This paper investigates a type of optimal stopping problem where options are presented in sequence and, once an option has been rejected, it is impossible to go back to it. With previous research finding mixed results of undersampling and oversampling biases on these kinds of optimal stopping tasks, the question remaining is what causes people to sample too much or too little compared to models of optimality? In two pilot studies and a main study, we explored task features that could lead to over- versus undersampling on number-based tasks. We found that, regardless of task features, there were no significant differences in human sampling rate across conditions. Nevertheless, we observed differences in sampling biases across conditions due to varying sampling rates of the optimal model. Our optimal model, like most models used for this type of optimal stopping problem, requires that researchers specify the mean and variance of a theoretical distribution, from which the options are generated. We show that different ways of specifying this generating distribution can lead to different model sampling rates, and consequently, differences in sampling biases. This highlights that a correct specification of the generating distribution is critical when investigating sampling biases on optimal stopping tasks.

2021 ◽  
Nussaïbah Raja ◽  
Emma Dunne ◽  
Aviwe Matiwane ◽  
Tasnuva Ming Khan ◽  
Paulina Nätscher ◽  

Sampling variations in the fossil record distort estimates of past biodiversity. However, compilations of global fossil occurrences used in these analyses not only reflect the geological and spatial aspects of the fossil record, but also the historical collation of these data. Here, we demonstrate how the legacy of colonialism as well as socio-economic factors such as wealth, education and political stability impact research output in paleontology. Re- searchers in high or upper middle income countries contribute to 97% of fossil occurrence data, not only leading to spatial sampling biases but also generating a global power imbalance within the discipline. This work illustrates that our efforts to mitigate the effects of sampling biases to obtain a truly representative view of past biodiversity are not disconnected from the aim of diversifying our field.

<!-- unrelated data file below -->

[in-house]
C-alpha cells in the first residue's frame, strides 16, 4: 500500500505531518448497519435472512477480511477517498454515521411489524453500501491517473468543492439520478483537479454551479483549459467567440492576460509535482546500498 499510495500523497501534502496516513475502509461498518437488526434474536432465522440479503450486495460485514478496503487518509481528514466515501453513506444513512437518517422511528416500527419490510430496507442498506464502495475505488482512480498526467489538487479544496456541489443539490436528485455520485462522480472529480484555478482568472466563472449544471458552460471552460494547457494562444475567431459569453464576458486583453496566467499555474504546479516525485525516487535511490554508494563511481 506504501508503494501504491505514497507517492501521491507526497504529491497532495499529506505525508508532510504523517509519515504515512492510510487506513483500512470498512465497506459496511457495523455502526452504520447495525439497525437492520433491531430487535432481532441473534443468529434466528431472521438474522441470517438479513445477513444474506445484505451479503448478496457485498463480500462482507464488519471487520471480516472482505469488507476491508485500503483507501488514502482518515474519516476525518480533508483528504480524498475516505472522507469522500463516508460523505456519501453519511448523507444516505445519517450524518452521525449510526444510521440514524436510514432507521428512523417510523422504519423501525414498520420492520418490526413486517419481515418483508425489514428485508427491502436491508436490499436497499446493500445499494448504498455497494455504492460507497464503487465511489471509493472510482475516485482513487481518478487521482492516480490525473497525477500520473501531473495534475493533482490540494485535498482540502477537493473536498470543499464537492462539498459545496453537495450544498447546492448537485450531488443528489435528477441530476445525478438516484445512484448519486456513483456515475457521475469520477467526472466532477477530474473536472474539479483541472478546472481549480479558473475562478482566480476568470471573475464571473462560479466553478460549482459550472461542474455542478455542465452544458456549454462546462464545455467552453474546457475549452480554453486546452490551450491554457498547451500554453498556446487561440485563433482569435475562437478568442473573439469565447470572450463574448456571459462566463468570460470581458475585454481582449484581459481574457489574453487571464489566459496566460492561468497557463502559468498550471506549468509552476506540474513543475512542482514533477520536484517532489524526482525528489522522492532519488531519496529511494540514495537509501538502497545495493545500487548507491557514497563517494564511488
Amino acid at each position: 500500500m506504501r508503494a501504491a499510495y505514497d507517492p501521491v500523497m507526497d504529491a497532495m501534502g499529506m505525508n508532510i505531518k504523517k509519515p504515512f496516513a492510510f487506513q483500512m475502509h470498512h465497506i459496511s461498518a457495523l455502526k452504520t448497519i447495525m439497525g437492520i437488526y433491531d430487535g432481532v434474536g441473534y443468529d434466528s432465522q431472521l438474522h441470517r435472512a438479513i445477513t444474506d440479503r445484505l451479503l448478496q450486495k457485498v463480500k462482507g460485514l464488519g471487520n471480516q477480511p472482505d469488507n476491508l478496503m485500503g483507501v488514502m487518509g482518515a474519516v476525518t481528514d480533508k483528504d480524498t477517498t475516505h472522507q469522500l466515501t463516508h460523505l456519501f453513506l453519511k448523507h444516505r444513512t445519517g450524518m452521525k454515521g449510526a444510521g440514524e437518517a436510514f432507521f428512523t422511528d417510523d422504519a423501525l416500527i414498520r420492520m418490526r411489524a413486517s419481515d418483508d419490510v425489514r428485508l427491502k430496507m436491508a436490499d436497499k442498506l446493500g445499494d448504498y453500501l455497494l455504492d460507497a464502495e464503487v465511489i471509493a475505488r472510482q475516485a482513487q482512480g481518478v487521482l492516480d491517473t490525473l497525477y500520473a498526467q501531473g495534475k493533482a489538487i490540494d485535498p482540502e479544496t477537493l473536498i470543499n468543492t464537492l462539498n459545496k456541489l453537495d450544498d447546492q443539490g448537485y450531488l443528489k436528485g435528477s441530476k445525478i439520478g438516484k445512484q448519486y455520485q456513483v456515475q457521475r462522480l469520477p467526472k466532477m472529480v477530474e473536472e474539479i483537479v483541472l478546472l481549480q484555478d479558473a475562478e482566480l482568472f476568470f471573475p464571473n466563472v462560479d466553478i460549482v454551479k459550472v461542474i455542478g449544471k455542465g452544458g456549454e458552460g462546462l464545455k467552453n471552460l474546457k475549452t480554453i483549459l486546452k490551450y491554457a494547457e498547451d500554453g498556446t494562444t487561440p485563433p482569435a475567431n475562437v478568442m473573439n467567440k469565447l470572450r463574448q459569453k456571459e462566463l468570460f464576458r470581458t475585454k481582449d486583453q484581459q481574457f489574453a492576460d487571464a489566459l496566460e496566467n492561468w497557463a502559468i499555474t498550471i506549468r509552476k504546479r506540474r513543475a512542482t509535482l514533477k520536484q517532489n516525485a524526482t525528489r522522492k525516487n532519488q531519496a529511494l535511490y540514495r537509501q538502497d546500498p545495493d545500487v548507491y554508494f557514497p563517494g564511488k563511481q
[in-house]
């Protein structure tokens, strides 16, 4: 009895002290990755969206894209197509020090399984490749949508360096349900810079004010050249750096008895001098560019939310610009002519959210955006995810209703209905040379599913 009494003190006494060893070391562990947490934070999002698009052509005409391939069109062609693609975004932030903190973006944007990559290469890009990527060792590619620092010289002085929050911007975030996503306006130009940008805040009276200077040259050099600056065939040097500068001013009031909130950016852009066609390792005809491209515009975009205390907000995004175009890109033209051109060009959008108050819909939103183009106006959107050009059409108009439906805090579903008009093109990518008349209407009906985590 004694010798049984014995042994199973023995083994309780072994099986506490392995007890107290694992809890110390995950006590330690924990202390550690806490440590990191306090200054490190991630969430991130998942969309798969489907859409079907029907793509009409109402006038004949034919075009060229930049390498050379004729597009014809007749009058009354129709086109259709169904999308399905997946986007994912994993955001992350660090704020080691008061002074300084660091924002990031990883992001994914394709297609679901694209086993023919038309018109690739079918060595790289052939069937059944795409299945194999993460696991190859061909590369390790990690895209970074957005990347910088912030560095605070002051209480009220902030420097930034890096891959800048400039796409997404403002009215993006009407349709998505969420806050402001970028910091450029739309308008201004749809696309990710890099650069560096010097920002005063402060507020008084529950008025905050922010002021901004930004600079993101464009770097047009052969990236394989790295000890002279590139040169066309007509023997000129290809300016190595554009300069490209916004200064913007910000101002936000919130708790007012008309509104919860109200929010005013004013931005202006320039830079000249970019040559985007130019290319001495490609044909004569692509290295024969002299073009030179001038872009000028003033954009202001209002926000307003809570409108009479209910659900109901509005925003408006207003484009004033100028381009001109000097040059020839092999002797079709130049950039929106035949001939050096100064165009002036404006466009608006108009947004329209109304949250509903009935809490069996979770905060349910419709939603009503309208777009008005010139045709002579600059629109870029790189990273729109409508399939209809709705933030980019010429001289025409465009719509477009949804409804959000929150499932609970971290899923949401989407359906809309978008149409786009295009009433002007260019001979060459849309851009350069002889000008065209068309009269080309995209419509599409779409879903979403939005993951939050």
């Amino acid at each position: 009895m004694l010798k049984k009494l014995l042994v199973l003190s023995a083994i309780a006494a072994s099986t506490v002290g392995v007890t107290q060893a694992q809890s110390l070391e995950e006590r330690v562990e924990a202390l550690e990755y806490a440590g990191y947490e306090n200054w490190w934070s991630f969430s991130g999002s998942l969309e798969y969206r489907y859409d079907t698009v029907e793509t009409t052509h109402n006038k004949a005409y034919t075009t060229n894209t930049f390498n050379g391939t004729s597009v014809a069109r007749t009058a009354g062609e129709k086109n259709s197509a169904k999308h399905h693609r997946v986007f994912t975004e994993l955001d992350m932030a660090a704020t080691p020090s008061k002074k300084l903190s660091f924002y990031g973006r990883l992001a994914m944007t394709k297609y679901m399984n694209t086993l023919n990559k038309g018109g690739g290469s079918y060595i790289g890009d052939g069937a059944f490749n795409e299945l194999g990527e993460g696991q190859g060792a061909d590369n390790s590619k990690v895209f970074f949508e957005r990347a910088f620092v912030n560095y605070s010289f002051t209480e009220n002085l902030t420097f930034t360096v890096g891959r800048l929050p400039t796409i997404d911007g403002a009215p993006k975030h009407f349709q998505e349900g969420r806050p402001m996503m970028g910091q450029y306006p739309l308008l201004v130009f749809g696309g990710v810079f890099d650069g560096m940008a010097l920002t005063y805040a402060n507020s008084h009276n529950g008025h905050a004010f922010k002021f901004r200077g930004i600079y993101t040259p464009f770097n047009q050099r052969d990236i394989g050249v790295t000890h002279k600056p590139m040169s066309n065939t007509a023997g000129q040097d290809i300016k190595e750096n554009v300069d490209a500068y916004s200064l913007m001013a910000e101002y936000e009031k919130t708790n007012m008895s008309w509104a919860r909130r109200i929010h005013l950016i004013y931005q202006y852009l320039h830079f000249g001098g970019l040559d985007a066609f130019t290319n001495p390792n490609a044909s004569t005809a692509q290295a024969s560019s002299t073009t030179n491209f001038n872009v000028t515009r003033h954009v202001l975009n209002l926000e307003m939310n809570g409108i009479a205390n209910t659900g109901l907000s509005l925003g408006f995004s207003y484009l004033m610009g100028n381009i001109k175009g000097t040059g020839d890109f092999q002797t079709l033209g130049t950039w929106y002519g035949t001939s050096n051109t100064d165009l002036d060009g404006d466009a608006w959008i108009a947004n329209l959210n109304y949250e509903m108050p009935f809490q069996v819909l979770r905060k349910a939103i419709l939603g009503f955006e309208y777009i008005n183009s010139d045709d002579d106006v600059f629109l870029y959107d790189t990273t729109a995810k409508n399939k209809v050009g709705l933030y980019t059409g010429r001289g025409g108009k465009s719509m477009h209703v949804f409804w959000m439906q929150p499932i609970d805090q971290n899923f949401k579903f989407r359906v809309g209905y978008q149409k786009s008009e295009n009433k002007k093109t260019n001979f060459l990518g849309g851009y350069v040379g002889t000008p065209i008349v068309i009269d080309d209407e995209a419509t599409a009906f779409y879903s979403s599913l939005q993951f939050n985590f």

Ecography ◽  
2021 ◽  
Alice C. Hughes ◽  
Michael C. Orr ◽  
Keping Ma ◽  
Mark J. Costello ◽  
John Waller ◽  

2021 ◽  
Vol 12 (1) ◽  
Hailing Jia ◽  
Xiaoyan Ma ◽  
Fangqun Yu ◽  
Johannes Quaas

AbstractSatellite-based estimates of radiative forcing by aerosol–cloud interactions (RFaci) are consistently smaller than those from global models, hampering accurate projections of future climate change. Here we show that the discrepancy can be substantially reduced by correcting sampling biases induced by inherent limitations of satellite measurements, which tend to artificially discard the clouds with high cloud fraction. Those missed clouds exert a stronger cooling effect, and are more sensitive to aerosol perturbations. By accounting for the sampling biases, the magnitude of RFaci (from −0.38 to −0.59 W m−2) increases by 55 % globally (133 % over land and 33 % over ocean). Notably, the RFaci further increases to −1.09 W m−2 when switching total aerosol optical depth (AOD) to fine-mode AOD that is a better proxy for CCN than AOD. In contrast to previous weak satellite-based RFaci, the improved one substantially increases (especially over land), resolving a major difference with models.